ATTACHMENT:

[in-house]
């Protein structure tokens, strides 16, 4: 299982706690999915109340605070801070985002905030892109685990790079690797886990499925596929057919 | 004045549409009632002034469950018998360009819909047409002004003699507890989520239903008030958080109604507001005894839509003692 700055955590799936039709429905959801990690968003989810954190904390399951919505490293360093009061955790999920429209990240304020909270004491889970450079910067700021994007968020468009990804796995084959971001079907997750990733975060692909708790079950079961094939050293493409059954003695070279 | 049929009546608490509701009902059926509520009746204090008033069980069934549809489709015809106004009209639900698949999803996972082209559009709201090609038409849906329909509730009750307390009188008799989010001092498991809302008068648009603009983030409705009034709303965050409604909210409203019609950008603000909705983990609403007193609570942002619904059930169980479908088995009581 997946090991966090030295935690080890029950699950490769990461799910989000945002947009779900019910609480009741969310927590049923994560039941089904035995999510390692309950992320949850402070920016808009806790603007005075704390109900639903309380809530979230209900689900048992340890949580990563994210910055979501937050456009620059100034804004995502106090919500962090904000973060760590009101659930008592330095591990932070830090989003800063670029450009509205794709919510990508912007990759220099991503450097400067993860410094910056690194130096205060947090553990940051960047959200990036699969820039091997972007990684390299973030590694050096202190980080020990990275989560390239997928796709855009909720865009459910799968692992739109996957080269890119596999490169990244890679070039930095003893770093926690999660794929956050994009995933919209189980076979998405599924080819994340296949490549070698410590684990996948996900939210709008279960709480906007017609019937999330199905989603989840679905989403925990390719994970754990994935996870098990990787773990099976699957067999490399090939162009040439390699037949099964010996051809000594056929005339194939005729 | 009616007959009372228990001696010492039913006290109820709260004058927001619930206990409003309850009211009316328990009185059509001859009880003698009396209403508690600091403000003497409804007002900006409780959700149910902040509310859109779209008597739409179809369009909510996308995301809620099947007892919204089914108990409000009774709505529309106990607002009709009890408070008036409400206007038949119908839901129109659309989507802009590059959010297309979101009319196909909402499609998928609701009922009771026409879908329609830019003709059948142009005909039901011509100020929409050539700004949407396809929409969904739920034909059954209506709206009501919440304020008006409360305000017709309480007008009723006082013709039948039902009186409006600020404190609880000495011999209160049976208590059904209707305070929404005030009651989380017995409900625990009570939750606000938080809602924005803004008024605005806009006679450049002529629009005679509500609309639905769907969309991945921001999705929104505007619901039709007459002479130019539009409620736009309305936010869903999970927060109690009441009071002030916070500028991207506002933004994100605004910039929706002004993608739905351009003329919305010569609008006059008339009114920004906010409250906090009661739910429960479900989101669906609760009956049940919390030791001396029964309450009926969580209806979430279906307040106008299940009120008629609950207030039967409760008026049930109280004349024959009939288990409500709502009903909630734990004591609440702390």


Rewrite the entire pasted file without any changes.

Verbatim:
[in-house]
């Protein structure tokens, strides 16, 4: 299982706690999915109340605070801070985002905030892109685990790079690797886990499925596929057919 | 004045549409009632002034469950018998360009819909047409002004003699507890989520239903008030958080109604507001005894839509003692 700055955590799936039709429905959801990690968003989810954190904390399951919505490293360093009061955790999920429209990240304020909270004491889970450079910067700021994007968020468009990804796995084959971001079907997750990733975060692909708790079950079961094939050293493409059954003695070279 | 049929009546608490509701009902059926509520009746204090008033069980069934549809489709015809106004009209639900698949999803996972082209559009709201090609038409849906329909509730009750307390009188008799989010001092498991809302008068648009603009983030409705009034709303965050409604909210409203019609950008603000909705983990609403007193609570942002619904059930169980479908088995009581 997946090991966090030295935690080890029950699950490769990461799910989000945002947009779900019910609480009741969310927590049923994560039941089904035995999510390692309950992320949850402070920016808009806790603007005075704390109900639903309380809530979230209900689900048992340890949580990563994210910055979501937050456009620059100034804004995502106090919500962090904000973060760590009101659930008592330095591990932070830090989003800063670029450009509205794709919510990508912007990759220099991503450097400067993860410094910056690194130096205060947090553990940051960047959200990036699969820039091997972007990684390299973030590694050096202190980080020990990275989560390239997928796709855009909720865009459910799968692992739109996957080269890119596999490169990244890679070039930095003893770093926690999660794929956050994009995933919209189980076979998405599924080819994340296949490549070698410590684990996948996900939210709008279960709480906007017609019937999330199905989603989840679905989403925990390719994970754990994935996870098990990787773990099976699957067999490399090939162009040439390699037949099964010996051809000594056929005339194939005729 | 009616007959009372228990001696010492039913006290109820709260004058927001619930206990409003309850009211009316328990009185059509001859009880003698009396209403508690600091403000003497409804007002900006409780959700149910902040509310859109779209008597739409179809369009909510996308995301809620099947007892919204089914108990409000009774709505529309106990607002009709009890408070008036409400206007038949119908839901129109659309989507802009590059959010297309979101009319196909909402499609998928609701009922009771026409879908329609830019003709059948142009005909039901011509100020929409050539700004949407396809929409969904739920034909059954209506709206009501919440304020008006409360305000017709309480007008009723006082013709039948039902009186409006600020404190609880000495011999209160049976208590059904209707305070929404005030009651989380017995409900625990009570939750606000938080809602924005803004008024605005806009006679450049002529629009005679509500609309639905769907969309991945921001999705929104505007619901039709007459002479130019539009409620736009309305936010869903999970927060109690009441009071002030916070500028991207506002933004994100605004910039929706002004993608739905351009003329919305010569609008006059008339009114920004906010409250906090009661739910429960479900989101669906609760009956049940919390030791001396029964309450009926969580209806979430279906307040106008299940009120008629609950207030039967409760008026049930109280004349024959009939288990409500709502009903909630734990004591609440702390």